Display: the exhibition opens with the screen of the four gentlemen walking amongst plants. The larger video screen plays the role of a guide and will lead the viewers the direction to the main content of the show. The focus would be different scroll paintings of light colors and ink, which shows a thick atmosphere of Japanese and East Asian culture and spirit. The exhibit then ends with the Peng Lai, also with a strong color. The purpose is to provide chances for the viewers to enjoy different set of Tassai’s works in a small space, in order to maximize exposure to details and artistic techniques. The scroll paintings will be displayed in the order of creation years to show the changes in philosophy and style that the artist underwent.


Section 4 Wall Text Sample

Japanese literati paintings (nanga) were imported as a style from China around the 1600s, and attracted a large group of artists, sinologists, and cultural philosophers to consume them and produce their own. The fresh feeling of this style aroused widespread attention and dissemination among the Japanese painting community. In a short period of time, this new style of Japanese painting was created though the forthright observation and interpretation of nature, as well as an apparently random application of more advanced foreign painting techniques and technologies. The apparently random yet organic and warm portrayal of line and color techniques resulted in a poignant and poignant style. Japanese literati paintings continued to develop until the end of the 19th century, and eventually dried up due to their stylized limitations. Tomi Takeda is known as the last scholar and painter of the movement, and his unique and influential smile break many hearts.

Tessai’s innovative advances and contribution to the artistic creation and development all seem to stand on the country’s oriental cultural standpoint. However, what is surprising is that Western modern art has many similarities with Tessai’s work. European and American critics have mentioned Tessai in the same artistic context as Van Gogh and Cezanne, as classical artists who represent the beginning of the modern era. This sense of modernity, whether it we are talking about a western or eastern cultural contexts, can be best epressed, understood, and discussed when it is reduced to its philosophical essence and components.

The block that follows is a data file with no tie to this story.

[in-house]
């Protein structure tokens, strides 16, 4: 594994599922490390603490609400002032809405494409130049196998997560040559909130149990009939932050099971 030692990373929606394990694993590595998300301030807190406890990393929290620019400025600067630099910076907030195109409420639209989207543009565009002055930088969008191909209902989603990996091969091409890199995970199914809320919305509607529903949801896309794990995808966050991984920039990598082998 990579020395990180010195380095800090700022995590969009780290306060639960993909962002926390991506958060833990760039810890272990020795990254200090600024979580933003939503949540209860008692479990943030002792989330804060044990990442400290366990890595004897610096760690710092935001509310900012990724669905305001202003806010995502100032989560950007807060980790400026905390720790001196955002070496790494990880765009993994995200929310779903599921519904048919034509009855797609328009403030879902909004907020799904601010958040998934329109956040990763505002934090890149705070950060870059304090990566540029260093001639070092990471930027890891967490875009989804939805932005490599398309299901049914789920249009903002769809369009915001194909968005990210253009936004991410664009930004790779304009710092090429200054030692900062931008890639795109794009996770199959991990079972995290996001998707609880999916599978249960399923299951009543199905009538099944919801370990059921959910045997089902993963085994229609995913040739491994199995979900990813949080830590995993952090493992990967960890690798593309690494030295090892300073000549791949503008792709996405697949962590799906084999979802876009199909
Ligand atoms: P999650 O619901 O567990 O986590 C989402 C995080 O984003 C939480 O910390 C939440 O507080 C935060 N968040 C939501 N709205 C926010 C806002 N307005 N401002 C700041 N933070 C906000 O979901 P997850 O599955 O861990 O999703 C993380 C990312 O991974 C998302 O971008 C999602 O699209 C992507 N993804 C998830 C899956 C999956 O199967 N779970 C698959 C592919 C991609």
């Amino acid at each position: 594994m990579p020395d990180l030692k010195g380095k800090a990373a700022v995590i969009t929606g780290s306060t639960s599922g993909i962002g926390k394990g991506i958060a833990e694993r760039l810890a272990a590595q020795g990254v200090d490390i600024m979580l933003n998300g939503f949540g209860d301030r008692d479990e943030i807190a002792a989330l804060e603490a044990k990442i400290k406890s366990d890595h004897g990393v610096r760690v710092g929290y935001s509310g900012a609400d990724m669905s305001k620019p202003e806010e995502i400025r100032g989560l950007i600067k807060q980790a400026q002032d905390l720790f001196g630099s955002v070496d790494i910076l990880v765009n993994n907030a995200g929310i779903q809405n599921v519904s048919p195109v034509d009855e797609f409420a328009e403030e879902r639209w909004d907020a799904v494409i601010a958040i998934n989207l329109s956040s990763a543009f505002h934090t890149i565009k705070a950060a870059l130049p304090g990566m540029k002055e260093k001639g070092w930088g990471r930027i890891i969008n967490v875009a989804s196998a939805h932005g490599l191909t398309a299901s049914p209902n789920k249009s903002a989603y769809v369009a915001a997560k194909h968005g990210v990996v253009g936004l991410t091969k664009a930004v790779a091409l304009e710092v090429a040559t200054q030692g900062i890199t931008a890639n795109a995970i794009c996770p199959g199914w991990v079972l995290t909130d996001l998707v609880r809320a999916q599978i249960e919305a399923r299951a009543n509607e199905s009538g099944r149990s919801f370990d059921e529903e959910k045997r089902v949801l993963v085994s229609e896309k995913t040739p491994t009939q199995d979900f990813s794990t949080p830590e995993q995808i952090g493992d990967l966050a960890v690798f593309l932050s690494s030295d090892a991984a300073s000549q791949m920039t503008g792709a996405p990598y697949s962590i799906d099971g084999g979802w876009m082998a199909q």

The exhibition has collected a small number of paintings by Tomioka Tessai, beginning with a strong emphasis on content, followed by the subtext and other cultural contextual information, which will be presented in a more casual and compartmentalized fashion to emphasize the natural networks and lack of force or defined structure in Tessai’s works. The exhibition demonstrates some of Tessai’s various painting techniques and the spiritual connotation of his work in an East Asian context. Small exhibitions of calligraphy works also help highlight the diversity and development of Tessai’s repertoire.

 


Section 5 Reference images and bibliographic sources

UBC Museum of Anthropology http://moa.ubc.ca/

Museum View http://www.googleartproject.com/ 

Museum of Anthropology. Tour of MOA's Multiversity Galleries (MOA: Museum of

Anthropology. Published on Nov 17, 2010. https://www.youtube.com/watch?v=_QMsDAT6nKM

Seattle Asian Art Museum http://www.seattleartmuseum.org/visit/asian-art-museum

Tomioka Tessai. https://www.britannica.com/biography/Tomioka-Tessai

Tomioka Tessai. 

https://www.metmuseum.org/pubs/bulletins/1/pdf/3257735.pdf.bannered.pdf

 

 

Tomioka Tessai, Screen (before 1925)

 

 

 

Tomioka Tessai, Scroll painting (before 1925)

 

 

 

 

 

 

 

 

Tomioka Tessai, Scroll painting (before 1925)

 

Tomioka Tessai, Visiting a Friend on a Wooded Cliff (1750-55)

 

 

 

 

 

 

Tomioka Tessai, Su’s embankment on a spring morning (1867)

 

 

 

Tomioka Tessai, Mt.Penglai (Mountain of Immortals) (1924)

 

51due留学教育原创版权郑重声明:原创paper代写范文源自编辑创作,未经官方许可,网站谢绝转载。对于侵权行为,未经同意的情况下,51Due有权追究法律责任。主要业务有essay代写、assignment代写、paper代写服务。

51due为留学生提供最好的paper代写服务,亲们可以进入主页了解和获取更多paper代写范文 提供作业代写服务,详情可以咨询我们的客服QQ800020041

 

上一篇:An Investigation of Gastronomi 下一篇:A Discussion of Women’s Status